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Consolidating British Rule, Loyalist Immigration

Thayendanegea, Joseph Brant, urban elite, Iroquois confederacy, Cape Breton Island

The British were immediately confronted with a dramatic increase in population. Some 40,000 Loyalists—people from 13 colonies who were loyal to Britain—came as refugees during and immediately after the revolution. Others, called late Loyalists, arrived in subsequent years. Some of the Loyalists were former members of the urban elite of the 13 colonies, but most were ordinary farmers or townspeople. A tenth of the Loyalists in Atlantic Canada were blacks, mostly escaped slaves who had joined the British cause. Part of the Iroquois confederacy that had allied itself with Britain also joined the migration. Thayendanegea, or Joseph Brant, founded an Iroquois community on the Grand River north of Lake Erie.

Britain supported Loyalist refugees for several years and provided them with generous land grants in British North America. Almost overnight, Loyalists tripled the population of Nova Scotia. Their arrival caused two new colonies to be carved out of Nova Scotia: New Brunswick and Cape Breton Island (reunited with Nova Scotia in 1820). In Quebec, which received about 10,000 Loyalists, Governor Frederick Haldimand decreed that the English-speaking newcomers should not be merged into the French communities. At his direction, most Loyalists in Quebec migrated in 1784 to new settlements on the upper St. Lawrence and Lake Ontario, creating the nucleus of the future Ontario.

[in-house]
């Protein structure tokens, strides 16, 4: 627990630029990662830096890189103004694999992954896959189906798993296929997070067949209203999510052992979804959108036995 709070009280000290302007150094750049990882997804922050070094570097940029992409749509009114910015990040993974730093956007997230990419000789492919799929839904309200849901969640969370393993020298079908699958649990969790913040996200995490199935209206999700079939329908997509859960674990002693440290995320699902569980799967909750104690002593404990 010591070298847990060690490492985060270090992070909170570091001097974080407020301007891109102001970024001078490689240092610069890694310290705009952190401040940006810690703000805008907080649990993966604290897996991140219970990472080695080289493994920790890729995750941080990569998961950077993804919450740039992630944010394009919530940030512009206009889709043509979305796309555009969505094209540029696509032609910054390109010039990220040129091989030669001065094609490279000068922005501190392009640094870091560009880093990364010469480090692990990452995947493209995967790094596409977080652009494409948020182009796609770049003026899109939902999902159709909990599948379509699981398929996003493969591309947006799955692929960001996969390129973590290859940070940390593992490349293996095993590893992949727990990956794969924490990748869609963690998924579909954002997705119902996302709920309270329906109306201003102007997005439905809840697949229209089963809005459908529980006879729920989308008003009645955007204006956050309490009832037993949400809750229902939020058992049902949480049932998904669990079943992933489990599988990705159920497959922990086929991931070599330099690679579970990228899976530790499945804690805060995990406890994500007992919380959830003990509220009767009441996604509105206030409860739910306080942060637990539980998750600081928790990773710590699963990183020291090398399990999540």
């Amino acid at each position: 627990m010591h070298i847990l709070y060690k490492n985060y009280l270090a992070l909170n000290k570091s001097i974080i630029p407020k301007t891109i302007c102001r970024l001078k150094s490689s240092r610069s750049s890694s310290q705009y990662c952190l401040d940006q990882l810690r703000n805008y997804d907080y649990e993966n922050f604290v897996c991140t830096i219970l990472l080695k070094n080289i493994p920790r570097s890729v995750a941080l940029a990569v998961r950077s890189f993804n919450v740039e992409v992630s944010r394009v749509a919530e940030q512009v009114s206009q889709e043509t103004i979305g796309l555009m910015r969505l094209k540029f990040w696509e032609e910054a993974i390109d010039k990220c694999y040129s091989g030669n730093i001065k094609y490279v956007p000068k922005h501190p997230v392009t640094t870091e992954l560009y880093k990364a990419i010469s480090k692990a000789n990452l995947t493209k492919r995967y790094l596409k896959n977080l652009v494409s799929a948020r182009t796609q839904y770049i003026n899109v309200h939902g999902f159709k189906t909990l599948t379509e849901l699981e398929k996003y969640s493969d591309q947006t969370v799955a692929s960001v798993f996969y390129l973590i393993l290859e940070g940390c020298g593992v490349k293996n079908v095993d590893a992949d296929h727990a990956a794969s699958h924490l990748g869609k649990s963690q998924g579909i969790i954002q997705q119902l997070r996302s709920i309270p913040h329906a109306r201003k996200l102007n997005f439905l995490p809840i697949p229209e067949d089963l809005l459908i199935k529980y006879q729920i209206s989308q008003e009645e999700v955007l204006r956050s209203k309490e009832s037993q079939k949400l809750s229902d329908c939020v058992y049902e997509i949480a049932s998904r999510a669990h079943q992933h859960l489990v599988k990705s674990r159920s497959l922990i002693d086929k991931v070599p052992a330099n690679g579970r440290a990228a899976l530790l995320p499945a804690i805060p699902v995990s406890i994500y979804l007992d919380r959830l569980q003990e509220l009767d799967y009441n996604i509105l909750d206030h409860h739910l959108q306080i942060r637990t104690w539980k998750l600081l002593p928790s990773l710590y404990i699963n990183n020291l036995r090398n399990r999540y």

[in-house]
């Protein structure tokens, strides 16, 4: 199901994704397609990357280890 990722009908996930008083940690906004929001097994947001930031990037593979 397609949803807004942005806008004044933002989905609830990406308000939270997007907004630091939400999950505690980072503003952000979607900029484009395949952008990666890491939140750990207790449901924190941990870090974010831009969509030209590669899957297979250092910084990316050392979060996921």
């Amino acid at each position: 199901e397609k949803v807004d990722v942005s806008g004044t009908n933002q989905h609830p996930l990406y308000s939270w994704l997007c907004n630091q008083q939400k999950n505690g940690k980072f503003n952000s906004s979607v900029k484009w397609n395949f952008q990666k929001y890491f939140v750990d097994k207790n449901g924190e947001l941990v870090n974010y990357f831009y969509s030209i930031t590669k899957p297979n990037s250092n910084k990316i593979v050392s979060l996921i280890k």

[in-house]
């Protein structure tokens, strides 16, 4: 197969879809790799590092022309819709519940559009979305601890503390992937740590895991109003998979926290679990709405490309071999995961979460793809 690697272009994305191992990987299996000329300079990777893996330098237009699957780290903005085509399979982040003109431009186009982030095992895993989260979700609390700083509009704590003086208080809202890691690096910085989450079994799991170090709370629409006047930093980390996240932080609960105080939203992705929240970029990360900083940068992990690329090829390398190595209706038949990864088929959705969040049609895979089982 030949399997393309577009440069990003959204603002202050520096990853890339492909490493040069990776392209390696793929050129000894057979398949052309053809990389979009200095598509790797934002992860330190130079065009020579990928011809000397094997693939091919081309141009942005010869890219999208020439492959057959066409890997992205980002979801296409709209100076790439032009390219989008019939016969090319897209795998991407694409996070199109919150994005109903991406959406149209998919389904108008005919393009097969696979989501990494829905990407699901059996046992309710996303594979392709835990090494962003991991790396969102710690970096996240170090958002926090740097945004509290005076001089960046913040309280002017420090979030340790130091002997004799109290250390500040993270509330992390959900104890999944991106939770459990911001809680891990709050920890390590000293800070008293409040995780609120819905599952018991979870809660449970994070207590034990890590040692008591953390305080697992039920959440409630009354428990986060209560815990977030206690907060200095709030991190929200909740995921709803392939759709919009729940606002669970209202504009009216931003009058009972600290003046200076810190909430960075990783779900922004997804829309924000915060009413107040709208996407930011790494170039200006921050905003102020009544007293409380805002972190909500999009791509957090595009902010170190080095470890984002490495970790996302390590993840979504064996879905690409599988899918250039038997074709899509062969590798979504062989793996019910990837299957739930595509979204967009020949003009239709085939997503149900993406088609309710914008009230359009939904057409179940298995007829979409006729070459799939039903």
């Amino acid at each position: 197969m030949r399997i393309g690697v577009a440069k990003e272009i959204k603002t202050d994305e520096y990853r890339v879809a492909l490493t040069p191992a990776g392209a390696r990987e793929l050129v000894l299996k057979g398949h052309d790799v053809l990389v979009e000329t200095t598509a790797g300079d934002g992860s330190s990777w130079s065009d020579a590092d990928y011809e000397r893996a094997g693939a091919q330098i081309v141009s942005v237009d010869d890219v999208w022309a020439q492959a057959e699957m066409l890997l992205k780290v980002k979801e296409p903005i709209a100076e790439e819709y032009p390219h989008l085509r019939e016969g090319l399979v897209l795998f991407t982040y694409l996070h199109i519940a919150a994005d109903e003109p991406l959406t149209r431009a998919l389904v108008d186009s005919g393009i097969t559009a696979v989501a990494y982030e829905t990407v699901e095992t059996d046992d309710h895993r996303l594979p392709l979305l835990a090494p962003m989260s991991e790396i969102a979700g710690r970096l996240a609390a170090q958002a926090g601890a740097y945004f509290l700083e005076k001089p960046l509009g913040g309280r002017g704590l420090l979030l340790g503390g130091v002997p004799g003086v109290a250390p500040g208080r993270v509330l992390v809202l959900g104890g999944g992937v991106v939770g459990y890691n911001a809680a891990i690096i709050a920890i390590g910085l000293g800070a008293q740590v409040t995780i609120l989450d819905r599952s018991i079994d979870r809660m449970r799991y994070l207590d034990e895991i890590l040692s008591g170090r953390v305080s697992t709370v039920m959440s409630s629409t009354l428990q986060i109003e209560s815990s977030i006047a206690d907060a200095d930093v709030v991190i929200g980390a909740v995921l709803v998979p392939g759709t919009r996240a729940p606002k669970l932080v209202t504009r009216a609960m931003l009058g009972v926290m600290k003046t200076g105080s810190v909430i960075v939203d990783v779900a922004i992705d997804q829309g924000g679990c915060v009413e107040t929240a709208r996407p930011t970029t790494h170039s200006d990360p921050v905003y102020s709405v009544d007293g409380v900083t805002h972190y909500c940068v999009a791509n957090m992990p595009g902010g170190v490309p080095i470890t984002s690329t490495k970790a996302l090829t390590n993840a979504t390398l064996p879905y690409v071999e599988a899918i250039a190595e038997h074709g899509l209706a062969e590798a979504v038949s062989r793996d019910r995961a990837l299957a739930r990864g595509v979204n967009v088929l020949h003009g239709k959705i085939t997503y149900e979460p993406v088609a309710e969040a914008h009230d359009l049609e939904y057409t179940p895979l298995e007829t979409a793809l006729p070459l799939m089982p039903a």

Article key phrases:

Thayendanegea, Joseph Brant, urban elite, Iroquois confederacy, Cape Breton Island, new settlements, British North America, new colonies, Loyalists, Lake Erie, Lake Ontario, population of Nova Scotia, nucleus, Grand River, colonies, townspeople, refugees, Lawrence, blacks, Atlantic Canada, migration, population, New Brunswick, revolution, Britain, Quebec, direction, arrival, years, members


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